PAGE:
How to get to Germany
Book your individual trip, stress-free with local travel experts
Book your individual trip, stress-free with local travel experts
The quickest and easiest way to reach Germany from outside continental Europe is by air. While the national carrier is Lufthansa, dozens of other major airlines fly to Germany too. The wide spread of airports throughout the country – many served by budget airlines – means air is also the cheapest method of arrival. However, a location at the heart of continental Europe opens up the possibility of road and rail travel, both more ecofriendly options and, at least in the case of road travel, one that may be cheaper than flying in and renting a car for an extended trip.
The principal hub for international long-haul flights is Frankfurt – whose airport has its own major train station for onward connections – followed by Munich and Düsseldorf. Prices vary considerably by season, with the highest being around June to August. Fares drop during “shoulder” seasons – September, October, April and May – and you’ll get the best prices during the low season: November to March, excluding Christmas and New Year when prices are hiked up. As ever, early bookers snatch the best deals. Note too, that midweek prices are the cheapest.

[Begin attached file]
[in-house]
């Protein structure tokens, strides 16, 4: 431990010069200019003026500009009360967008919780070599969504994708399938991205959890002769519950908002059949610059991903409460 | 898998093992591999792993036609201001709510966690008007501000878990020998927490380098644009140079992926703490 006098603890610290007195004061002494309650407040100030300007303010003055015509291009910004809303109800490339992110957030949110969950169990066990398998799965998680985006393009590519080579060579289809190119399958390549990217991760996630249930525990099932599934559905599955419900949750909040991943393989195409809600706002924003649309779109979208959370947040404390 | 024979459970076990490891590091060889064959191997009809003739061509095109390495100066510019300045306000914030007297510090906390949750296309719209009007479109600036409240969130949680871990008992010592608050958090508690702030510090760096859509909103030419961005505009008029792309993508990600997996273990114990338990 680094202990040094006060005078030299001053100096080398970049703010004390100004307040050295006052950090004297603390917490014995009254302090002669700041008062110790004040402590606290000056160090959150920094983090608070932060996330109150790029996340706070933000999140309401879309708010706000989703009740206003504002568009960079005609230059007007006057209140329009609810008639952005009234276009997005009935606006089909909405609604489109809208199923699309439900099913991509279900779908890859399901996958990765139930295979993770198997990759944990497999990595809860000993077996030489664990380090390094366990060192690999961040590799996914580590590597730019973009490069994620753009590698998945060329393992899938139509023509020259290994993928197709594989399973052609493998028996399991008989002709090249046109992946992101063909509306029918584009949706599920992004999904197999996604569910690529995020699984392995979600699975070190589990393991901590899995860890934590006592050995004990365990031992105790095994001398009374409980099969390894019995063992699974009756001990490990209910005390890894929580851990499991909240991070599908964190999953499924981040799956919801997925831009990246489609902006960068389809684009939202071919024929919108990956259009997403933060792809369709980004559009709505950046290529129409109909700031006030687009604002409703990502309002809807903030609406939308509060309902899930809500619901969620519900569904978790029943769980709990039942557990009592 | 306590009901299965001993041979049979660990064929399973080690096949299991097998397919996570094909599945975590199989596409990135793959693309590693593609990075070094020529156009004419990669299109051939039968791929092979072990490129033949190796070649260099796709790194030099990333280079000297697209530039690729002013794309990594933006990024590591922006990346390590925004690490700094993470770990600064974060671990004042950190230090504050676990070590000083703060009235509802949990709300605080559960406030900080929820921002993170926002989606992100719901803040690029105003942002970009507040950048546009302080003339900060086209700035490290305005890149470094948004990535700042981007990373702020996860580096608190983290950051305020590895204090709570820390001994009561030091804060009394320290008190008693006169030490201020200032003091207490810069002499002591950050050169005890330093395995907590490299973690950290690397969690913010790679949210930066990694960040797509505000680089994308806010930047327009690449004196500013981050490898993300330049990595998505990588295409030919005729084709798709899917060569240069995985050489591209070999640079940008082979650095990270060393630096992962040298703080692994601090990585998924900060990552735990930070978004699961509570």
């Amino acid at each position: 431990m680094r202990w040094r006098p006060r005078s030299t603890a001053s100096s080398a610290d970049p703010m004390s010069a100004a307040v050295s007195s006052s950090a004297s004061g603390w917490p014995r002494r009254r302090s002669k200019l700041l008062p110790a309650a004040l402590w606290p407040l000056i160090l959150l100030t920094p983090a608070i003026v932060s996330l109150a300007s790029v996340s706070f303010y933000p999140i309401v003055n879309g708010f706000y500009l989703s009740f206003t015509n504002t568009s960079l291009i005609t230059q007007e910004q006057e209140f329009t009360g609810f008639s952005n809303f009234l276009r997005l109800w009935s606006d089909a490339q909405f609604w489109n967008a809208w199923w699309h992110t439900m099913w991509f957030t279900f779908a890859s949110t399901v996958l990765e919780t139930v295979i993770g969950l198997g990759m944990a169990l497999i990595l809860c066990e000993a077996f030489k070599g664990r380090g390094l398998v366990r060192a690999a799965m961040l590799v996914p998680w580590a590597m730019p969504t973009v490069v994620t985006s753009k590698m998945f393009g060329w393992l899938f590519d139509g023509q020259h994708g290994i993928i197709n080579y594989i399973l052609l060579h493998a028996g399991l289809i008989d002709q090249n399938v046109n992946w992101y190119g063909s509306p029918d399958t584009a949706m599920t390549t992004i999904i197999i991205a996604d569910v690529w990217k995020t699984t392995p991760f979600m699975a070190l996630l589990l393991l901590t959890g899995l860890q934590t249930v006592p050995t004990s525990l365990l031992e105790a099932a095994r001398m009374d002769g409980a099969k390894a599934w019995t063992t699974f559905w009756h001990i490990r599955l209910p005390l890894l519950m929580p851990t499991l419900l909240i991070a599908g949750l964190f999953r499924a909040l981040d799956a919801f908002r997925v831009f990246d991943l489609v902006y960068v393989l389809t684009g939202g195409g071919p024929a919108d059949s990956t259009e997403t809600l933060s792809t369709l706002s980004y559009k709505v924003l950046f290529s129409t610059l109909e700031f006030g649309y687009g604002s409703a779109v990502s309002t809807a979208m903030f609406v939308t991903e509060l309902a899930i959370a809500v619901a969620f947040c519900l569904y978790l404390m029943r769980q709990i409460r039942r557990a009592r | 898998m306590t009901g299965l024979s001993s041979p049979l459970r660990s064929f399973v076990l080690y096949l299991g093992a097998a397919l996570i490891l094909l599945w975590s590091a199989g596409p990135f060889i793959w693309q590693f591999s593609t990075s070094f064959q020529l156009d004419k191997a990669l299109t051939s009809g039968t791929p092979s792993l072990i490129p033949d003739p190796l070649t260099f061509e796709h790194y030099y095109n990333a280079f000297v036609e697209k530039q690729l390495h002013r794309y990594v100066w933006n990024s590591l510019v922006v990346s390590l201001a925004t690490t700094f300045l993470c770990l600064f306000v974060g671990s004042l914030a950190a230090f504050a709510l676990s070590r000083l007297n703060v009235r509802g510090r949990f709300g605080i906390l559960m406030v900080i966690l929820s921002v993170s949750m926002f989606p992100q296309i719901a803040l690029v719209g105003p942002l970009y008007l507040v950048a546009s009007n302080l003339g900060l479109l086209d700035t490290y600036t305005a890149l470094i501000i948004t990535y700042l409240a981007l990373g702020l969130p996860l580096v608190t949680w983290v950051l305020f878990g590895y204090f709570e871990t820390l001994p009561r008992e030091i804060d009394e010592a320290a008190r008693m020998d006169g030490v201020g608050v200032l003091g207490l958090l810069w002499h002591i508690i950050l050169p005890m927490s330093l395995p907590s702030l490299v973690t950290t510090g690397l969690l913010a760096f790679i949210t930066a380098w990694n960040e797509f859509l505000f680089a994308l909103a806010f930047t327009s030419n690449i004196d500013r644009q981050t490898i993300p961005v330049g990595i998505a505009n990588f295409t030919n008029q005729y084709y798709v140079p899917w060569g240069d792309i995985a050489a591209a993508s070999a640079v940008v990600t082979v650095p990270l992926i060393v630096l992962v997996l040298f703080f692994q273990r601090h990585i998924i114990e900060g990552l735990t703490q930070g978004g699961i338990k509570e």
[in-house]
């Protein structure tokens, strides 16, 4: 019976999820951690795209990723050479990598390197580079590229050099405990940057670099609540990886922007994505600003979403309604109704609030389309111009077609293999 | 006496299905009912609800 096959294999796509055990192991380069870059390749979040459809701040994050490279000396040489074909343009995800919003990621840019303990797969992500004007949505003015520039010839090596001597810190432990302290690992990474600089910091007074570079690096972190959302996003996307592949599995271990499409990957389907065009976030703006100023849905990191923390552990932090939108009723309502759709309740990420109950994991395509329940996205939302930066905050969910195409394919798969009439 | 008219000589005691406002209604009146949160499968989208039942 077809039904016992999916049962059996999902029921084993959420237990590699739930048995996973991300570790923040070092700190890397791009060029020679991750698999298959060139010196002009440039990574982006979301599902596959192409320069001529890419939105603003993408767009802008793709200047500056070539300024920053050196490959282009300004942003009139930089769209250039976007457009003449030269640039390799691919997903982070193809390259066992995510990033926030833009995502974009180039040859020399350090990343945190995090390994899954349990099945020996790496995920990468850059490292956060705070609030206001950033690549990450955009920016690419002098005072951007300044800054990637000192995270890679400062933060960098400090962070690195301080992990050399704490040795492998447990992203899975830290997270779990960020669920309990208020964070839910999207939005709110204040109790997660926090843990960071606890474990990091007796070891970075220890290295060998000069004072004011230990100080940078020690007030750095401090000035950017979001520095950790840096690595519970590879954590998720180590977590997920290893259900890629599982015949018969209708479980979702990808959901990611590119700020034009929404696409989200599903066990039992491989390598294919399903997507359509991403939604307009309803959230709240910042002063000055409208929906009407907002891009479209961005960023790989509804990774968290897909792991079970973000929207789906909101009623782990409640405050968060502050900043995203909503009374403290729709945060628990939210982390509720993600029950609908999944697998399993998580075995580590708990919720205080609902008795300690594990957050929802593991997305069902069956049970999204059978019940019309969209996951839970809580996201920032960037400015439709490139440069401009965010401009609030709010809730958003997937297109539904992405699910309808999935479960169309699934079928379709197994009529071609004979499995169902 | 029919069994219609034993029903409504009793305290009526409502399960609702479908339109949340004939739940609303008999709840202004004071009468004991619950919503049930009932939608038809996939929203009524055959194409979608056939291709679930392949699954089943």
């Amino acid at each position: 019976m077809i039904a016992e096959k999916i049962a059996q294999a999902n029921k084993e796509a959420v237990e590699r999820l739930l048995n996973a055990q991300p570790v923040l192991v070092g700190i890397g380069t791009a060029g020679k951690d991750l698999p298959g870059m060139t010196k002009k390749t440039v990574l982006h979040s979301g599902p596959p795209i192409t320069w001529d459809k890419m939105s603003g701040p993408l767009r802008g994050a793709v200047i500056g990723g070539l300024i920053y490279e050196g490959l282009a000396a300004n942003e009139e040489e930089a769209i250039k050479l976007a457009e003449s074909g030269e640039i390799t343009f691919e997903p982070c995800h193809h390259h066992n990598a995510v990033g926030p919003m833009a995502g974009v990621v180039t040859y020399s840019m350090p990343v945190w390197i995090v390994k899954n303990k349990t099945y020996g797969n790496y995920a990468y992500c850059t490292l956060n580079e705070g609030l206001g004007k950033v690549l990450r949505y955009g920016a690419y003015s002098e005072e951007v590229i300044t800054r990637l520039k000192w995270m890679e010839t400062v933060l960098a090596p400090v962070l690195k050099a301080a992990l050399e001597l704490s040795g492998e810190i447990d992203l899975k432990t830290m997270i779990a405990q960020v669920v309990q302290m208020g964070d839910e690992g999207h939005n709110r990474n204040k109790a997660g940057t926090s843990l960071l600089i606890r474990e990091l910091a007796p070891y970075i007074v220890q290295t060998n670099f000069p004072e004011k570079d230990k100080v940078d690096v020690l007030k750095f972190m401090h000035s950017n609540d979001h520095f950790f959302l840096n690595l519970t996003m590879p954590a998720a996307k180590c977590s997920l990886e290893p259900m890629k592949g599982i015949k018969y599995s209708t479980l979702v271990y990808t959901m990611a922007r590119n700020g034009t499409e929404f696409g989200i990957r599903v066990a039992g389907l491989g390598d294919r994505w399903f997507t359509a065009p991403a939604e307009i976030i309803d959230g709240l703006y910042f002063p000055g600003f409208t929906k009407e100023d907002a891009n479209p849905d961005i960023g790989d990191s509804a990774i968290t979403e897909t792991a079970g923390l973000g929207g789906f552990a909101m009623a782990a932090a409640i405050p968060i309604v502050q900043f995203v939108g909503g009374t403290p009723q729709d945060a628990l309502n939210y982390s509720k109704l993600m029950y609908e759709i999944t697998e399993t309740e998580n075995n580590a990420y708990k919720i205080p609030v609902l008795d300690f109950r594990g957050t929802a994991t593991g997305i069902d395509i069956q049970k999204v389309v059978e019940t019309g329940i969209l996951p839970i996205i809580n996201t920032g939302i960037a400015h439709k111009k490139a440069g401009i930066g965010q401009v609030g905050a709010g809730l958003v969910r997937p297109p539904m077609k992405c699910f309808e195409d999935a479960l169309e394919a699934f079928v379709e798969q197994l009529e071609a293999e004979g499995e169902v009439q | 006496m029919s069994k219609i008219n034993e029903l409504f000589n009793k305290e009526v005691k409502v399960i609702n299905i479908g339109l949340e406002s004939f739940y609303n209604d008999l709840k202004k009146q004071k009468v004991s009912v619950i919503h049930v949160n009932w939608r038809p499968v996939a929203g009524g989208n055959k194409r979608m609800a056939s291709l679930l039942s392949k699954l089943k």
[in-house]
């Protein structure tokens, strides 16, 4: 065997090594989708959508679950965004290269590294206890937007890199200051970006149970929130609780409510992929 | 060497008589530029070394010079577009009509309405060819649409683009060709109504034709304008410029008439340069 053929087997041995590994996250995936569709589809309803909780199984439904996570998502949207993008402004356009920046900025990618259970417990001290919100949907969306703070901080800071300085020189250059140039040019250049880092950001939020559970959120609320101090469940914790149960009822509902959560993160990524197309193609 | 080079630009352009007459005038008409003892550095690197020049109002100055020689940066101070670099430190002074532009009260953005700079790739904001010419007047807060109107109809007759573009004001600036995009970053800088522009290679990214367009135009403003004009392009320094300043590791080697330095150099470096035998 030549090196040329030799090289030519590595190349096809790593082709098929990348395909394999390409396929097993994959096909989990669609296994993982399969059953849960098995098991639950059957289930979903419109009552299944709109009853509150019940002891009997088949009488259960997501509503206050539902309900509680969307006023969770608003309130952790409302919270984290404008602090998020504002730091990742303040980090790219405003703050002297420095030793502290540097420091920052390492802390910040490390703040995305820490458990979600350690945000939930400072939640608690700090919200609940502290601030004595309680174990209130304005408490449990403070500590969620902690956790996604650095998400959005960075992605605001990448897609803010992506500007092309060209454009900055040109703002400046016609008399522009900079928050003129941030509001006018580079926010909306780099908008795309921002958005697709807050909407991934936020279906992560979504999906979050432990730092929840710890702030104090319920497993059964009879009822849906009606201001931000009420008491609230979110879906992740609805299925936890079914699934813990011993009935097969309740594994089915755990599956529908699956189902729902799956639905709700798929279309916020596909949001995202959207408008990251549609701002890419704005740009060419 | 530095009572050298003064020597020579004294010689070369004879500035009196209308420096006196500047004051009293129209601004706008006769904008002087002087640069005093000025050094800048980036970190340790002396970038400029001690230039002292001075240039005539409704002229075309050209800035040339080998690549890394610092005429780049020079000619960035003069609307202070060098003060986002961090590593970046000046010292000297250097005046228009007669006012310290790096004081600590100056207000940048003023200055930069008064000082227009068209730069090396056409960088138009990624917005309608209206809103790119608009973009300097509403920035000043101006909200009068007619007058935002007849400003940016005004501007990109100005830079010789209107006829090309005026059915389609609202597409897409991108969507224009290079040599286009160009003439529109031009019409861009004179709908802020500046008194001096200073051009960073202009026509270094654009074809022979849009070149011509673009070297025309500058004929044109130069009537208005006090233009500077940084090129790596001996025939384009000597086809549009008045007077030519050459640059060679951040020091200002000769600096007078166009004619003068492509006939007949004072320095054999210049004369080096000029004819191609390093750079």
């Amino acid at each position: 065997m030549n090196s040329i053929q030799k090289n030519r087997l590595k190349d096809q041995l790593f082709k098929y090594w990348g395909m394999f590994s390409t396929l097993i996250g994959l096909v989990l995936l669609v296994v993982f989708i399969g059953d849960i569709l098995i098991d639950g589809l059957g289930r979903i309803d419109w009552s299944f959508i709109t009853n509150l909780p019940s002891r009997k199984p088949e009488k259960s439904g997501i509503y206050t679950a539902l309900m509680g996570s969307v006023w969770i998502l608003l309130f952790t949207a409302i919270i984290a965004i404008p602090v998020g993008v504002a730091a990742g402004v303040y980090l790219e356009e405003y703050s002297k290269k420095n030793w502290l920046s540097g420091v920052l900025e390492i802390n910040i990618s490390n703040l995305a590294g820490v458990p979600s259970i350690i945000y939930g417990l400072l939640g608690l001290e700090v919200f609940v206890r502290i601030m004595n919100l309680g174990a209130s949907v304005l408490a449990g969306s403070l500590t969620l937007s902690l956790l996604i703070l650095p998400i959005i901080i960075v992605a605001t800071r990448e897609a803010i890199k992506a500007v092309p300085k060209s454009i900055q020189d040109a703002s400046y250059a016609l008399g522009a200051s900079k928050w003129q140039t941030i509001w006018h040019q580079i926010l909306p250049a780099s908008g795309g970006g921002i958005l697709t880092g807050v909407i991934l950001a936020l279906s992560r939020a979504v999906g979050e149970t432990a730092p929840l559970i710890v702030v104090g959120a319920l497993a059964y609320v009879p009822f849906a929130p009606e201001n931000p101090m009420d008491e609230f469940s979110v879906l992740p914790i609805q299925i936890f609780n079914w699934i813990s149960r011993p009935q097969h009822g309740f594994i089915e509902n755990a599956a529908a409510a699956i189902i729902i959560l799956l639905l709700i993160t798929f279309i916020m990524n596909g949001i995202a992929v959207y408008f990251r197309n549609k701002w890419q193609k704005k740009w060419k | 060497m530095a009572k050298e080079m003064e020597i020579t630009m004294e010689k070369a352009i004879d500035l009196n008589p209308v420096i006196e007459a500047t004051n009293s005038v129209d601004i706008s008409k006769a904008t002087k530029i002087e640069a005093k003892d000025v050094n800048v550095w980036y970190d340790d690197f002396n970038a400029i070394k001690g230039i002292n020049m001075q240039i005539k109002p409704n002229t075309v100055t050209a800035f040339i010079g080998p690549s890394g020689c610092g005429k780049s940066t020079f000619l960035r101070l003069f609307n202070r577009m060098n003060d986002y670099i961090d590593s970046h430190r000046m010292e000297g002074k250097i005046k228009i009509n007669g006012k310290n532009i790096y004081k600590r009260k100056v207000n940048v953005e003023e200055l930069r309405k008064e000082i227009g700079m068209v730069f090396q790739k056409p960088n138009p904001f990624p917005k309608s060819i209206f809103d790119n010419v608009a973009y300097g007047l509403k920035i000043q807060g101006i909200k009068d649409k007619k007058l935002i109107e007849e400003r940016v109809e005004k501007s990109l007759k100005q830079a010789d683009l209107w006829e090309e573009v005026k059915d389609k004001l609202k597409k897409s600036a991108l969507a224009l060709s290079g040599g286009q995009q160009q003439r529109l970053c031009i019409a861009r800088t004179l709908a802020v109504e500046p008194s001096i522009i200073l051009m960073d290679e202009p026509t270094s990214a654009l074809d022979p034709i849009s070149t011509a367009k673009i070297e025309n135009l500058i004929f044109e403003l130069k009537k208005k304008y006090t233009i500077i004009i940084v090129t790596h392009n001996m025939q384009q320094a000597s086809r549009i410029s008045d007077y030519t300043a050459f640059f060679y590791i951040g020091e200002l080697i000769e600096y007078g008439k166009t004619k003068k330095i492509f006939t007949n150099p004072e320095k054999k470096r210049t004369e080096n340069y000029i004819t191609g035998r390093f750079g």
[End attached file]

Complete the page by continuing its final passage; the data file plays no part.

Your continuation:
Most points of arrival are well linked to the city centre via a cheap and efficient public transport system. If you plan to use public transport throughout a city stay, then multi-day tickets that cover your journey from the airport are available, the only exceptions being the remote airports used by budget airlines, although even these are always linked to a major destination by bus services.